The letter, signed by Susan Sarandon, Chevy Chase, Ruben Blades, Kevin Bacon, Jessica Lange and rock star Sting, among others, turns up the heat on a Peruvian energy project ahead of a key vote on a $75 million loan next week by the Inter-American Development Bank (IABD) at which the US position will be crucial.

The US Export-Import Bank last week turned down backing for a $214 million loan for the Camisea Gas Project, Peru's biggest energy scheme, over environmental concerns. If the IADB did the same, Camisea would be left short of cash and Peru would lack a key international seal of approval for the landmark project.

"We ... are writing to urge you to take immediate steps to ensure that our tax dollars not contribute to the wholesale destruction of one of the planet's most biodiverse and remote rainforests and to the demise of vulnerable indigenous populations," said the letter, released by environmental groups Amazon Watch and Friends of the Earth.

Uncontacted tribes

Peru is counting on the $1.6 billion Camisea project, which is being developed by an Argentine-led consortium, to boost growth by nearly one percentage point and create 40,000 jobs.

It plans to extract gas from an Amazon field 1200 km south of Lima, an area home to some of the last uncontacted tribes and untouched rainforests on earth.

Two 800 km pipelines, now 70% built, will cross the Andes to a plant on the fringes of the Paracas coastal nature reserve, a playground for sea lions and rare penguins and a major tourist attraction.

From there, one pipeline will run to Lima, supplying gas by August 2004, the government says.

Disaster in the making

Peru says it has done everything by the book to minimise Camisea's environmental impact, has held 18 public hearings and has studied 14 alternative sites for the Paracas plant.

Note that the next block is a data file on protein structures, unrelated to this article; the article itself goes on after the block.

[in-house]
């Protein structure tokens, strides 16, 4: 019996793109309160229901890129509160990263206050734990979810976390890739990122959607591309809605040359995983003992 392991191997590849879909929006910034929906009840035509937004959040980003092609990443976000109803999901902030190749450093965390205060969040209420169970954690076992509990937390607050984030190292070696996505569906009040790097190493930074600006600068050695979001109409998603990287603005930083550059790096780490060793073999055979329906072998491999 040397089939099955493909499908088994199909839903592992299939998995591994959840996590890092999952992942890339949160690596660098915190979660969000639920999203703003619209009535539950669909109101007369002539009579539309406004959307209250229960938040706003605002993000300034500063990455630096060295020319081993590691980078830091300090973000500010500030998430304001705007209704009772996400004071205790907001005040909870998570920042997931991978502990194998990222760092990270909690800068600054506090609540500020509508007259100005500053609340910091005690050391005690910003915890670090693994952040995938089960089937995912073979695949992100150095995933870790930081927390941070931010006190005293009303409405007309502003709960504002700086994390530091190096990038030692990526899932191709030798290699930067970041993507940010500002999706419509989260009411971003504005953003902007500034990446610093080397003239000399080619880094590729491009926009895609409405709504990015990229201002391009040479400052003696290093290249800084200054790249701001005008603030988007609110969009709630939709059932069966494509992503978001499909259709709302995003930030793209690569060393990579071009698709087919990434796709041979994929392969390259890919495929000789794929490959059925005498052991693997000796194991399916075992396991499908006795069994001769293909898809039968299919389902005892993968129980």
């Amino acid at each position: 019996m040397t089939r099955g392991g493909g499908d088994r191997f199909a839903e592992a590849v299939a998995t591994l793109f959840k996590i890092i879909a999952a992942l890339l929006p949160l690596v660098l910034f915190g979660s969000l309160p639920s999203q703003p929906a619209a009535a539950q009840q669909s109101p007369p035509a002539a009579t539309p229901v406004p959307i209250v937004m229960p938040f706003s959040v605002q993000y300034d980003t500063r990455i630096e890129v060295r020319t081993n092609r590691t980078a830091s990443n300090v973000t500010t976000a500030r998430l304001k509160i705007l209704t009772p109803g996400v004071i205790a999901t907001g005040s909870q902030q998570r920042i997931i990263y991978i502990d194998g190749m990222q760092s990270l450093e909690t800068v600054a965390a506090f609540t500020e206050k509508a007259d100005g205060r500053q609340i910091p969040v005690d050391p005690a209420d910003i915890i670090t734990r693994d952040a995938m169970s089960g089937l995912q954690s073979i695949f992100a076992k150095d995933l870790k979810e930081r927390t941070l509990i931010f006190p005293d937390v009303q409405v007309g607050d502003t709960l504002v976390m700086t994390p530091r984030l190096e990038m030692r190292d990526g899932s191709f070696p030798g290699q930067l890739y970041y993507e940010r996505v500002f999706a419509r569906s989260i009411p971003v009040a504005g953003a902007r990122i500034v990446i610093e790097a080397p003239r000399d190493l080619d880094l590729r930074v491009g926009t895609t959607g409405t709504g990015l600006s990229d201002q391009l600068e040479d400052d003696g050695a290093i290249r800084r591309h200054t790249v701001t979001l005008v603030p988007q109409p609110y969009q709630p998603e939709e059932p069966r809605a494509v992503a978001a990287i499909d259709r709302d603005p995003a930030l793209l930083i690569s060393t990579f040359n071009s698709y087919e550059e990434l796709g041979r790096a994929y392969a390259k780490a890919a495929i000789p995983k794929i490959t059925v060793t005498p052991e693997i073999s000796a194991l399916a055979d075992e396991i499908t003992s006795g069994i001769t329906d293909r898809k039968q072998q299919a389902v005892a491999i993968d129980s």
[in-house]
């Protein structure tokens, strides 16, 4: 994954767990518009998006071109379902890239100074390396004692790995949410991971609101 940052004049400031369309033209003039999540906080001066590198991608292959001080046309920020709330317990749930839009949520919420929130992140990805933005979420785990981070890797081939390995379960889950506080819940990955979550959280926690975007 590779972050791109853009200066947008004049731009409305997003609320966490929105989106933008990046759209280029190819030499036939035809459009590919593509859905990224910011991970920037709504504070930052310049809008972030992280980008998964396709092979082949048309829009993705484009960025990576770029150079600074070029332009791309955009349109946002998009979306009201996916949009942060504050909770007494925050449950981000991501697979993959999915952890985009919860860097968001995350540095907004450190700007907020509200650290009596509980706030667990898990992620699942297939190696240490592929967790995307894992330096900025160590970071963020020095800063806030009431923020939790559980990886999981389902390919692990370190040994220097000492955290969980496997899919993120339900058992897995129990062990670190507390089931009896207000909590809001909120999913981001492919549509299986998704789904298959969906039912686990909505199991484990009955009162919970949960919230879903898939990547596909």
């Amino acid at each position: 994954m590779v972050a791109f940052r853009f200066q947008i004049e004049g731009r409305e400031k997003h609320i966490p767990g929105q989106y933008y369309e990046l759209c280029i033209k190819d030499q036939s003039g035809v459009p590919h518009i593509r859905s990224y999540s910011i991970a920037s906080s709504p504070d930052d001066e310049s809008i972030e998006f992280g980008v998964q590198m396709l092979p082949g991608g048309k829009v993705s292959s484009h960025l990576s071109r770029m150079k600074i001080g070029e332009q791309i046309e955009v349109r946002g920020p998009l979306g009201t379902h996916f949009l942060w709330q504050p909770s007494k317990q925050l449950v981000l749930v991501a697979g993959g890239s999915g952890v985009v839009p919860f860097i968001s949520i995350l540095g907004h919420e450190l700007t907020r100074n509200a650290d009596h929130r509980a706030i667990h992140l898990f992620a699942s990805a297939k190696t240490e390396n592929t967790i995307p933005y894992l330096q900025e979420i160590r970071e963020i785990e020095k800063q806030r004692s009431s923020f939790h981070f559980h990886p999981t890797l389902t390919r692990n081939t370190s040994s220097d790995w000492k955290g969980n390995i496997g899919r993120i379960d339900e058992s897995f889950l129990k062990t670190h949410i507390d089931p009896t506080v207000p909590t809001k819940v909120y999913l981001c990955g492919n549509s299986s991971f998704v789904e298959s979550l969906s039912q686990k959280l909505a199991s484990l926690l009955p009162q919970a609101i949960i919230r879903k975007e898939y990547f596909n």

"We have to hope that the voices of reason will be heard rather than the voices of ruthless oil and gas companies"

Bianca Jagger,
Rights campaigner

Economy Minister Jaime Quijandria said talks were continuing with the IADB and "we think things are going well."

But Bianca Jagger, rights campaigner and ex-wife of Rolling Stones star Mick Jagger, called Camisea "a disaster in the making" that would sully the IADB if it approved the loan.

"We have to hope that the voices of reason will be heard rather than the voices of ruthless oil and gas companies ... all they want is profit," she told Reuters. She has written to Peru's President Alejandro Toledo urging a Camisea rethink.

Destined for California

"We understand that much of the gas extracted from Camisea is destined for electricity markets in California," the letter said. "We feel sure that if the consumers in California knew about the high social and ecological costs of natural gas from the Peruvian Amazon, they would be highly opposed to it."

Atossa Soltani, executive director of Amazon Watch, said that three of the four well sites were located inside the Nahua Kugapakori Indigenous Reserve, which was established by the government to protect the Nahua, Nanti and Kirineri tribes which live in voluntary isolation.

"70% of the Nahua died in the 1980s when the Nahua were contacted by Shell," Soltani said. The Anglo-Dutch company, Royal Dutch/Shell, discovered Camisea in the early 1980s. 

He claimed that some of the reserve's inhabitants had now contracted diseases to which they have no immunity.